Analysis: It’s Knicks-Nets in Big Apple free agency battle
NEW YORK— It’s been seven years since the Nets crossed the Hudson River and took up residence in the Knicks’ city.
A real rivalry might finally arrive Sunday.
Rarely relevant at the same time on the basketball court, the Knicks and Nets are front and center in the free agency race, two of the teams best positioned to make a splash when the market opens.
Both can afford two top players, with hopes of landing not only a Kevin Durant or Kyrie Irving, but possibly both. New York, home of the worst team in the NBA in two of the last seasons, could be the epicenter of the league in early July.
After years of bad play, bad trades and often bad basketball, at least one team in the city could look really good in a few days.
The Nets seem confident. The Knicks sound cautious.
Brooklyn is feeling good about its chances of winning it. Having recovered from an ill-fated trade with Boston in 2013 that cost the Nets years of high draft picks, Brooklyn has constructed a team that surprisingly made the playoffs. Even if it lets D’Angelo Russell go after an All-Star season to pursue bigger fish, there are young core pieces such as Caris LeVert, Jarrett Allen, Spencer Dinwiddie and Joe Harris, along with a player-friendly style under Kenny Atkinson that should be attractive to many players.
Forced to build slowly and small for years, the Nets appear ready to make a big move. A trade with Atlanta to shed Allen Crabbe’s $18.5 million contract for next season left the Nets in position to go for two top players, without having to gut a promising roster to do so. Throw in a well-regarded medical staff and a recently built training center with nice views of Manhattan, and the Nets have plenty to sell.
They believe someone will want to buy.
“All I can say is a team like Brooklyn, when they look at us from afar, I think we’ve got to give them some credit. Because the guys that are free agents, all of them I would assume have spent the last year or two surveying the league,” Nets general manager Sean Marks said. “I mean, they know where they want to go. They know what they want to be a part of. I think our young guys have done a nice job to put themselves in that position.”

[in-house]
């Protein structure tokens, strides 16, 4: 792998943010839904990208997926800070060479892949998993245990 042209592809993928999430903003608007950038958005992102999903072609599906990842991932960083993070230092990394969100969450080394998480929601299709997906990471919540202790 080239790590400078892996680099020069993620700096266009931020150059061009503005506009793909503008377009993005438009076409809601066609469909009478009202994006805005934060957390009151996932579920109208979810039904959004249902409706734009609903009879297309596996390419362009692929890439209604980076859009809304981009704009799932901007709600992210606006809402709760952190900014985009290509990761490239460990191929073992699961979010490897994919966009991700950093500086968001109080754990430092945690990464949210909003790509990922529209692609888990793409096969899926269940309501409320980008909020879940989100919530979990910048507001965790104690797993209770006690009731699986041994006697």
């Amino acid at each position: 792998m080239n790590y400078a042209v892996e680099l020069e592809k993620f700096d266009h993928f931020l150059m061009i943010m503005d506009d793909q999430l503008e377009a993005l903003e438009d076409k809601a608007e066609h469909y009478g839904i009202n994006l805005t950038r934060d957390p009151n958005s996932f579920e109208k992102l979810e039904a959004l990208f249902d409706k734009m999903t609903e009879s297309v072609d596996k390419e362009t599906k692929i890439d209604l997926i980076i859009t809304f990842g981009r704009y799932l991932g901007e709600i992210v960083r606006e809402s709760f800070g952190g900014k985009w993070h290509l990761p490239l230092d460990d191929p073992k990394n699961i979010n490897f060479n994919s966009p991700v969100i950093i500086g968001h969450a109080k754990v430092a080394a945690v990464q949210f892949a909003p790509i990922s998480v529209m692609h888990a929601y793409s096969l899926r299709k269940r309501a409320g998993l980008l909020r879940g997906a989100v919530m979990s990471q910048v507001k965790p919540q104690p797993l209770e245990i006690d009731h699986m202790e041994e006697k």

The Knicks were first to signal their plans to look to free agency. During a 17-65 season — the worst in the NBA — they traded star Kristaps Porzingis to Dallas. The deal also allowed them to move the contracts of Tim Hardaway Jr. and Courtney Lee, clearing nearly $70 million. The Knicks can easily be positioned to offer two max deals.
Now, they have to see if anyone wants them.
The allure of Madison Square Garden hasn’t proven to be enough, not with the years of bad play and bad press under owner James Dolan and a series of front-office executives. The current leadership of president Steve Mills, general manager Scott Perry and coach David Fizdale hoped landing Zion Williamson would be the first step to a big summer and help interest free agents, but the lottery put them third instead of first — though they were happy to get RJ Barrett.
At the news conference to introduce Barrett last week, the Knicks didn’t exactly tell their fans to prepare for big news.
“I think we’re asking them to continue to be patient,” Mills said. “We laid out a plan when Scott came on board and then David joined us that we were going to build this team the right way. We were going to draft well and we were going to be diligent about how we built this team and not take any short cuts, and not follow a path.”
Their path could lead them in plenty of successful directions, even if they miss out on the biggest targets. There is still a wide range of All-Star players below the top tier — including Jimmy Butler, Kemba Walker, Tobias Harris and Al Horford. If the Knicks can’t or won’t get any of them, there would be plenty of cap space and future first-round picks available to use in trades.
But the easiest way to make a leap is with a quick strike or two next week, and the fact that both teams can make one has the Big Apple buzzing. There was hope that a rivalry could be created when the Nets moved from New Jersey in 2012, but even with stars such as Carmelo Anthony and Amare Stoudemire in New York, and Paul Pierce, Kevin Garnett and Deron Williams in Brooklyn, it never really took off before both teams crashed.
Now appears to be the time.
“Sometimes teams are able to make those quantum leaps. Other times you’ve got to not skip steps and take the slow road and continue to build,” Marks said. “And I think we’ll be able to make those judgments in a couple weeks’ time.”
On both teams.
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